Overview
1) your direct line ancestor, grandfather, grandmother, great-grandfather, etc, emigrated after 1861 and was an Italian citizen..
2) your immigrant ancestor did not become an American citizen before his descendent (your direct line) was born. So if the lineage is from you, your father, and grandfather, your father would have been born prior to your grandfather’s USA naturalization date for you to be eligible.
3) Proof of naturalization date or proof that your immigrant ancestor never was naturalized.
4) Translated Birth certificates for you and your direct line to the immigrant ancestor and spouses as well as your children*
5) Translated Marriage certificates (into Italian) for all mentioned above
6) Translated Death certificates.
*Most translations needed are for the direct line between you and the immigrant.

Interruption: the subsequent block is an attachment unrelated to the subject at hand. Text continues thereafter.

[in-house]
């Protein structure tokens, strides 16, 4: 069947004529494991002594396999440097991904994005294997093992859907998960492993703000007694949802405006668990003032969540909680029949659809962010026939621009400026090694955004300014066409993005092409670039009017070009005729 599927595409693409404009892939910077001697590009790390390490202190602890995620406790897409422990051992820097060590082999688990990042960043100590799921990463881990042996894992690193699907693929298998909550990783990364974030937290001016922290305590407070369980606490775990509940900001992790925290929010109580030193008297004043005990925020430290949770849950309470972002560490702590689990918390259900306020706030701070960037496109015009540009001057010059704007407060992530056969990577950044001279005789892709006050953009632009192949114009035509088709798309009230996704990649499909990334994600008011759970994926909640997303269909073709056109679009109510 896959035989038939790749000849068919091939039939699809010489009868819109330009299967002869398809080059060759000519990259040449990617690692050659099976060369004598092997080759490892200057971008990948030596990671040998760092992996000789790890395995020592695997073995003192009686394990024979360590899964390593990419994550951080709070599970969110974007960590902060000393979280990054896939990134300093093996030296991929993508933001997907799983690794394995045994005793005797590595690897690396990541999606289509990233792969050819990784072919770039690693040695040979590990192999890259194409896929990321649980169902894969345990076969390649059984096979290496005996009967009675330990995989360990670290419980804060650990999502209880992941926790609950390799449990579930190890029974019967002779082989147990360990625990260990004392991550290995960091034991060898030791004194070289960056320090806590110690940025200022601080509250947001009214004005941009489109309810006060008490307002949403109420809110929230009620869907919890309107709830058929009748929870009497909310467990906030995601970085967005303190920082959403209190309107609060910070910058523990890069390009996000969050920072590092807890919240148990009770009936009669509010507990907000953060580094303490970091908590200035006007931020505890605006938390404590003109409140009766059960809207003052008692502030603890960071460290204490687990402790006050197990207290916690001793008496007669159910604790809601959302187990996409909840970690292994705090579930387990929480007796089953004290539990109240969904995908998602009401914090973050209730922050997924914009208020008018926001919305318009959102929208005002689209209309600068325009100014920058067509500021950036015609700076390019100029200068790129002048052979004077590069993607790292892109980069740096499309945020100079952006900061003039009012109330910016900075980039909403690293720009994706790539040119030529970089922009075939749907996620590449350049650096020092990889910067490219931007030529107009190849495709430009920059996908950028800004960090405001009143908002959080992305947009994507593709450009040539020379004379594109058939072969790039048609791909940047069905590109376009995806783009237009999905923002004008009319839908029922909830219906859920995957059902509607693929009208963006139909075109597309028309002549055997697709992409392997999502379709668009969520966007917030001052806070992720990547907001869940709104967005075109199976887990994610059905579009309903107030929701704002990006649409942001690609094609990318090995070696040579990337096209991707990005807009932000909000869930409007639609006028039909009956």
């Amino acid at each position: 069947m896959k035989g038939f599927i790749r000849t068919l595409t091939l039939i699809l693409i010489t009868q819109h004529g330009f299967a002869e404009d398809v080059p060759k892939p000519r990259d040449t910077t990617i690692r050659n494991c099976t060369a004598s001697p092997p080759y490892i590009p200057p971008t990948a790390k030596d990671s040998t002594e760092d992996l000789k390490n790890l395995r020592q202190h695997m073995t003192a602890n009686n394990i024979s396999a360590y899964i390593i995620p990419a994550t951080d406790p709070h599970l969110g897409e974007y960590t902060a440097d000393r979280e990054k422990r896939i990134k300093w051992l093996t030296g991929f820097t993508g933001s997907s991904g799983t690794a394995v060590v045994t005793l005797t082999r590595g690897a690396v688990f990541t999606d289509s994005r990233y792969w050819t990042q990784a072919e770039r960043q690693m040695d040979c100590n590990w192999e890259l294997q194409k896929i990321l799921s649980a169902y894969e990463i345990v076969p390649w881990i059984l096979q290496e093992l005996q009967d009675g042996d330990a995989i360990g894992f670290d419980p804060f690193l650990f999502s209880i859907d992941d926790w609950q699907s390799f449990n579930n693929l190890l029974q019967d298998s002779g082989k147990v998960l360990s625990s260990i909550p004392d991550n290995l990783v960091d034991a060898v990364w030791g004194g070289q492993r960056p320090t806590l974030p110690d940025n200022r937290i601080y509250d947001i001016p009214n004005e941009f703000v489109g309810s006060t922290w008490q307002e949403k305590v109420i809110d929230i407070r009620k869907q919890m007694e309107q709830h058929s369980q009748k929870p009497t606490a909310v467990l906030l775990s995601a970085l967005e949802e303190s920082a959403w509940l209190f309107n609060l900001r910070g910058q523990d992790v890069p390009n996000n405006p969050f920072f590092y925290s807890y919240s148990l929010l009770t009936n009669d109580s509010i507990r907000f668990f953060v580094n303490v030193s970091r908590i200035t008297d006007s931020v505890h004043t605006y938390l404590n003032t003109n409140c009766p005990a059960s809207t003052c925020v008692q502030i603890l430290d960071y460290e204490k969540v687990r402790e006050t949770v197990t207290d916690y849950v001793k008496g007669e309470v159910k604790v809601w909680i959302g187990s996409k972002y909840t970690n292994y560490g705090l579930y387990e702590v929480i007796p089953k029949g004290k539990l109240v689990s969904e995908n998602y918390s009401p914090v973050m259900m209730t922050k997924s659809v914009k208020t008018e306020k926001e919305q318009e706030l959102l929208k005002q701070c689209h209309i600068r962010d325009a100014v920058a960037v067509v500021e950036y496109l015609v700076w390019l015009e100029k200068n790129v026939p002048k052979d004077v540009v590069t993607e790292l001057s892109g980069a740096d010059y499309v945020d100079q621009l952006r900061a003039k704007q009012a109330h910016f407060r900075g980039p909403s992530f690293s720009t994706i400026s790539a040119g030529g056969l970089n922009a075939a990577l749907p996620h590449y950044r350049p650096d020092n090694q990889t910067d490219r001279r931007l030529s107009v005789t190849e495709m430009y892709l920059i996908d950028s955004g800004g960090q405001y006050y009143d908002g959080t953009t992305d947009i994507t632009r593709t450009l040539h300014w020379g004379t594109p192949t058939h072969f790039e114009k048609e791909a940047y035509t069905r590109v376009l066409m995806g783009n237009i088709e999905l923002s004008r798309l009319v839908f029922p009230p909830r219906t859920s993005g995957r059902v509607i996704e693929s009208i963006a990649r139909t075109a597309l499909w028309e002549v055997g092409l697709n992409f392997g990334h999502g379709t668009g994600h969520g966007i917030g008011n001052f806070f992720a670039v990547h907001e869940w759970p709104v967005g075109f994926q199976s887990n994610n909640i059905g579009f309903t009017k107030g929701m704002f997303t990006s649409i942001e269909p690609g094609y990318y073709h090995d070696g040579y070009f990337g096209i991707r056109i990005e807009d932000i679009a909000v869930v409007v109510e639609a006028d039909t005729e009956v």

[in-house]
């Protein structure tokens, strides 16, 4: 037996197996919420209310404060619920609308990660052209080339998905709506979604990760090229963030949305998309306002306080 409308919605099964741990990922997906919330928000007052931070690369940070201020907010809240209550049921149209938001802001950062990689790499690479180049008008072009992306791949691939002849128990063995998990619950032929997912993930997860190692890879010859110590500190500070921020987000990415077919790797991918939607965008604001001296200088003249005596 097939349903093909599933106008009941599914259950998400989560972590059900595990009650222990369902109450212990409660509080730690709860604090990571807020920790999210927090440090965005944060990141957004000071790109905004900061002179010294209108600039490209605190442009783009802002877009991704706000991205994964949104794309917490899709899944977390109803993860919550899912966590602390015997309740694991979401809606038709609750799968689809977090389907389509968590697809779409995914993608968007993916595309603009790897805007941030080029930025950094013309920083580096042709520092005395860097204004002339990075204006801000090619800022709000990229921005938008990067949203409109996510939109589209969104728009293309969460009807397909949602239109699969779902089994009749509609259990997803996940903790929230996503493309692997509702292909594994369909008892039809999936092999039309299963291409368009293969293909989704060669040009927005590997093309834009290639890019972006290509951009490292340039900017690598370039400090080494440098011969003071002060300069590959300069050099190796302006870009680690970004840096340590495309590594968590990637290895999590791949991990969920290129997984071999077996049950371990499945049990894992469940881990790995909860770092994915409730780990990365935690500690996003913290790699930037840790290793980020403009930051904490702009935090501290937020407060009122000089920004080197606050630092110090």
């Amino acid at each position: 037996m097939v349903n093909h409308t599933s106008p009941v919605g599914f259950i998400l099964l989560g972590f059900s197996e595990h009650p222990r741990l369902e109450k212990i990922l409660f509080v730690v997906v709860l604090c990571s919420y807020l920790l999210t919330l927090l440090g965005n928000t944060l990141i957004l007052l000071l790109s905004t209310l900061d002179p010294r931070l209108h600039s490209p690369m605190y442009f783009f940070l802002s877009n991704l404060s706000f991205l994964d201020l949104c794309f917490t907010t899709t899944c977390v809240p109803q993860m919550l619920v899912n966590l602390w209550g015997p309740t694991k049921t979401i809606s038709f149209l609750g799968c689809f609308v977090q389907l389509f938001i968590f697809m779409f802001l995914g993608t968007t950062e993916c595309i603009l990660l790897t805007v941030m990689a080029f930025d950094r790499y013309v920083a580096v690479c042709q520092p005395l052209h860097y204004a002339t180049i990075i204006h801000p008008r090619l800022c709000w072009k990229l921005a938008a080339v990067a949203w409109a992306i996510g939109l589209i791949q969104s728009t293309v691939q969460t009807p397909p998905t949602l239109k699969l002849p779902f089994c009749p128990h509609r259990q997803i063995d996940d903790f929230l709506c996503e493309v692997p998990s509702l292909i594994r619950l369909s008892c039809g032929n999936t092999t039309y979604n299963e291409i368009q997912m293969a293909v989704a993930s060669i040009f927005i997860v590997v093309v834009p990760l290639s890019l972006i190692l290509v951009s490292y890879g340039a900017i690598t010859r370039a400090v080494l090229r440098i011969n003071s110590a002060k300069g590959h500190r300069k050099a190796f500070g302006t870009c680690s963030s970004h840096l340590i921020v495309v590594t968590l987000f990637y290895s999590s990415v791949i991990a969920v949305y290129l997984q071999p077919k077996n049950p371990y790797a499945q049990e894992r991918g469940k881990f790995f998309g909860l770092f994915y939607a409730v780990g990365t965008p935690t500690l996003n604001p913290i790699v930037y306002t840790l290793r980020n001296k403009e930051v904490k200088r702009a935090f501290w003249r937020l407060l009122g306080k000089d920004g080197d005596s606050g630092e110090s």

Eligibility Determination
Meeting the requirements of Items 1-3 (above) normally are the reasons an Italian descendent is not eligible. Therefore, the best thing to do is hire a genealogist that specializes in lineage research to verify these basic eligibility requirements prior to translating marriage and death certificates and searching for Italian birth certificates.

There are other ways to obtain Italian citizenship, but a3Genealogy only works with those obtaining it through “jure sanguinis.”

Buona giornata!

Kathleen Brandt
stradercom@aol.com

Sunday, February 7, 2010

The Microfilm Readers

Share My Loss of the Microfilm Apparatus